Let’s go back to that event six weeks ago and look at the role that knowledge might play in helping you to reconstruct that memory. There are two types of knowledge that might help us: “semantic knowledge” is general information about the world, for example what the weather is like in England in October; and “autobiographical knowledge,” general information about ourselves, such as where we work, who our friends are, what we tend to have for breakfast, what we generally do on a Tuesday and so on.

This generic information is both friend and foe. On the whole it makes memory efficient and effective, allowing us to store repeated events as generalised memories which are more quickly and easily recalled. And when something unusual happens we often tend to remember it because it stands out as being different.

However, the price we pay for this is that it is incredibly difficult to remember very specific details for days or events that are otherwise unremarkable. Unless we revisit these events, much of this fades away within a few days.

Why Some Things and Not Others?

So why do we seem to remember some things so clearly? And how reliable are those memories? The key factor here is a process called “consolidation”. This is a complex process, generally believed to involve the hippocampal system, whereby memories are periodically reactivated, thus strengthening the neural connections.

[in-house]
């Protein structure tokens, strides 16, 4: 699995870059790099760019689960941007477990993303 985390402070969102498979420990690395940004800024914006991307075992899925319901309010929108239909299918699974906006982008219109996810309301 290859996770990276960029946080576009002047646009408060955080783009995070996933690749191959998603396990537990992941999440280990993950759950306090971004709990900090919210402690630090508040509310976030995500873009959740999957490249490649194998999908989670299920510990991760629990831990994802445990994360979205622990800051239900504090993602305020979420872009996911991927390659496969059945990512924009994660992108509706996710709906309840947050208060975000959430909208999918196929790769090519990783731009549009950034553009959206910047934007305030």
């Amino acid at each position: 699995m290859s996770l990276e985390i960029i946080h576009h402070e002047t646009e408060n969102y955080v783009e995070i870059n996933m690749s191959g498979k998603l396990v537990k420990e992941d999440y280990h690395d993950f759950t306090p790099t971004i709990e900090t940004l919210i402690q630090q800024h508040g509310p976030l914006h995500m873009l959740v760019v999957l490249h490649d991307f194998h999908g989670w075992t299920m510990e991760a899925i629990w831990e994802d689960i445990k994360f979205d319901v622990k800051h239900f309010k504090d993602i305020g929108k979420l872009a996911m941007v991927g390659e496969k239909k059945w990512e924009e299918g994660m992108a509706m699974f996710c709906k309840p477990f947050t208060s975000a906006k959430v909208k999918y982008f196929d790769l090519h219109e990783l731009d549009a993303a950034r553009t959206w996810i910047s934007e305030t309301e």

memory mechanisms

Physical mechanisms. Mal Cubed, CC BY-NC-SA

In simple terms, the sooner and the more often you revisit a specific memory, the more easily you will be able to access it in the future. Again, this is efficient because we let go of what we don’t need and hang on to what we do.

But bear in mind the important points I made earlier. Each time we “remember” we are effectively reconstructing that memory in the context of a constantly changing knowledge base and perspective. On the whole this is an adaptive function. It allows us to make sense of our past in the context of our present.

However, this also means that our memories are prone to errors and contamination, which has particular consequences for the legal system. And we can sometimes reinterpret things differently in the light of new information so that the original memory is over-written with a new, slightly altered one.

While listening to Serial, I have thought a lot about the nature of autobiographical memory. A 2011 study by Daniel Simons and Christopher Chabris found that 37.1% of the general population believed that the testimony of one confident eye-witness should be enough to convict a defendant. Sixteen experts who were asked the same question all disagreed.

Wherever you stand on the case of Adnan Syed, there is no question that autobiographical memory is a complex phenomenon and that however brilliant it is, at times we cannot even trust our own memory, let alone that of others. I’ve checked the internet for weather reports on that day I flew back into London, and it turns out that we were both wrong.The Conversation

Author: Catherine Loveday, Neuropsychologist, University of Westminster

This article was originally published on The Conversation.